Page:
- First of all, Dacia tried last month to open an account at Citibank for her business, Waking Vixen Productions. After filling out the preliminary paperwork, she received a voicemail delicately informing her that her line of business made them unable to take her account.
- Then, early this month, she got a similar notice from iTunes, notifying her that her podcast, Live Girl Review, could no longer be included in their directory. ITunes was less direct than Citibank, saying only that podcasts could be excluded "for a variety of reasons." On checking out their podcast spec sheet, she found "strong prevalence of sexual content" included among the possible reasons that Apple can kick you to the curb.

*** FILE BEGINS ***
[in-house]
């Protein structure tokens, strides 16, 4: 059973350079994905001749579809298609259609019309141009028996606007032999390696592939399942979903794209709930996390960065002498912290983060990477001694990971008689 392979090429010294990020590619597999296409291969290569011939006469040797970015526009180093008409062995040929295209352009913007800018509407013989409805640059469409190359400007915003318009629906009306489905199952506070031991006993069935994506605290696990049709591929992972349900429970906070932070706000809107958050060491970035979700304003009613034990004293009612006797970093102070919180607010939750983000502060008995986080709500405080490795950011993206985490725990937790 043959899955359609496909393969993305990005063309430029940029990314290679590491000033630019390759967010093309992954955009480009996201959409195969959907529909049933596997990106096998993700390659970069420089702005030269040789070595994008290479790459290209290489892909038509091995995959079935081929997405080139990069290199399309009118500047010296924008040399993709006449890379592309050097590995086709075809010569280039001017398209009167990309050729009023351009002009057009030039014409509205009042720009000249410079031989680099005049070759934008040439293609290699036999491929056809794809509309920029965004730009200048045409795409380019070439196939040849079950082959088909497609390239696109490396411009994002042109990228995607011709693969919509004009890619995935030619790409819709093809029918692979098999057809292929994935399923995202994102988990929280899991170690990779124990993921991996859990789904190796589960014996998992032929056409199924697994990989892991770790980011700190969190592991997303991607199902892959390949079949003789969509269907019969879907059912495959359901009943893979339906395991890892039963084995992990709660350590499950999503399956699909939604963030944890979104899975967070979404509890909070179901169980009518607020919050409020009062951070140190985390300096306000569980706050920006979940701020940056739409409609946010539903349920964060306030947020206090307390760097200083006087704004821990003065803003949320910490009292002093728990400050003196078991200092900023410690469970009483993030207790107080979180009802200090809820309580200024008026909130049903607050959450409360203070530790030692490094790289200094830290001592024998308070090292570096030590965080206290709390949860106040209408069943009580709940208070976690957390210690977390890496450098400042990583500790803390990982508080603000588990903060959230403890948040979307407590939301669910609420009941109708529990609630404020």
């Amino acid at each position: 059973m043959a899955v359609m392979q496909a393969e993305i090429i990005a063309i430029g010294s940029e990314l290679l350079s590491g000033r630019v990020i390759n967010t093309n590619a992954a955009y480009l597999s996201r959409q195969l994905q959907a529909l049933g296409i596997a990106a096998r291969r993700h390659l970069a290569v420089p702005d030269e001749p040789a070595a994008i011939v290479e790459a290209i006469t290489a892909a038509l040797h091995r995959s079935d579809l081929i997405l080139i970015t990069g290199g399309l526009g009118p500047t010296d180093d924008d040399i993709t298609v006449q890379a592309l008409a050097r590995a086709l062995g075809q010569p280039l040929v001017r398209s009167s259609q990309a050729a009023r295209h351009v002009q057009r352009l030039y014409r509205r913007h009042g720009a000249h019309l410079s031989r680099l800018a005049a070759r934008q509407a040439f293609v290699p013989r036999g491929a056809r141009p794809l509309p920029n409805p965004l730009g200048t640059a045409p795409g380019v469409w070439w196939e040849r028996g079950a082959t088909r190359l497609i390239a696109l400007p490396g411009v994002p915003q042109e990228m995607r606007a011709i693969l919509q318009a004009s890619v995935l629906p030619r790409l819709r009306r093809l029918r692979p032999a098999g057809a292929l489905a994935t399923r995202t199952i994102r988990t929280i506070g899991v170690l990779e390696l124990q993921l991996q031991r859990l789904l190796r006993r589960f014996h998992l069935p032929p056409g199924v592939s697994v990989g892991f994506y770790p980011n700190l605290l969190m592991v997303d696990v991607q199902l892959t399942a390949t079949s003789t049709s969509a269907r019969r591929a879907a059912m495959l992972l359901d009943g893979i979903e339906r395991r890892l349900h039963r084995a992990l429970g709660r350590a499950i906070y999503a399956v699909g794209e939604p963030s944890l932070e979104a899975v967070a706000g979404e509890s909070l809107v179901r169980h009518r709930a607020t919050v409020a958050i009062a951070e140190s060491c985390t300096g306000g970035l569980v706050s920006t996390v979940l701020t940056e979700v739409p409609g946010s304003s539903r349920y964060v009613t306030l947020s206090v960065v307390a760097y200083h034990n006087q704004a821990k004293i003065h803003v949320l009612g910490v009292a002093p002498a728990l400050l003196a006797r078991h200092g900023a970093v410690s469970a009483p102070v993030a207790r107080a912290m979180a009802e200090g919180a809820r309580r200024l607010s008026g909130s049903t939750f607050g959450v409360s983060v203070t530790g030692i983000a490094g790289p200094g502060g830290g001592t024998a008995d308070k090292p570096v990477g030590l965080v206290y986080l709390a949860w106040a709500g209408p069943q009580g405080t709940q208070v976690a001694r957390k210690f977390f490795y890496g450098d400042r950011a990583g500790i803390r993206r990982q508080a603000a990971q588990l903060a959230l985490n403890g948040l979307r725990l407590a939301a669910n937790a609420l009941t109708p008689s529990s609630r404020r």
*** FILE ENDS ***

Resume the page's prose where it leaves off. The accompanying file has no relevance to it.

- And just last week, Google yanked her Google Checkout account, barely twenty-four hours after she'd put her new short film The Love Machine up for sale. According to the e-mail Google sent Dacia, "the products or services [she's] selling on [her] website are considered ‘Restricted’ per our policy- Adult goods and services."
Policies like these appear far broader than necessary to achieve legitimate goals such as shielding minors from pornography. As Chris points out, they serve instead to push sexual speech into a suffocating online ghetto. And as long as sexual speech is ghettoized, it will be dominated by crass commercial porn, and robust, diverse, and challenging discussions of sexuality will never find a broad public audience.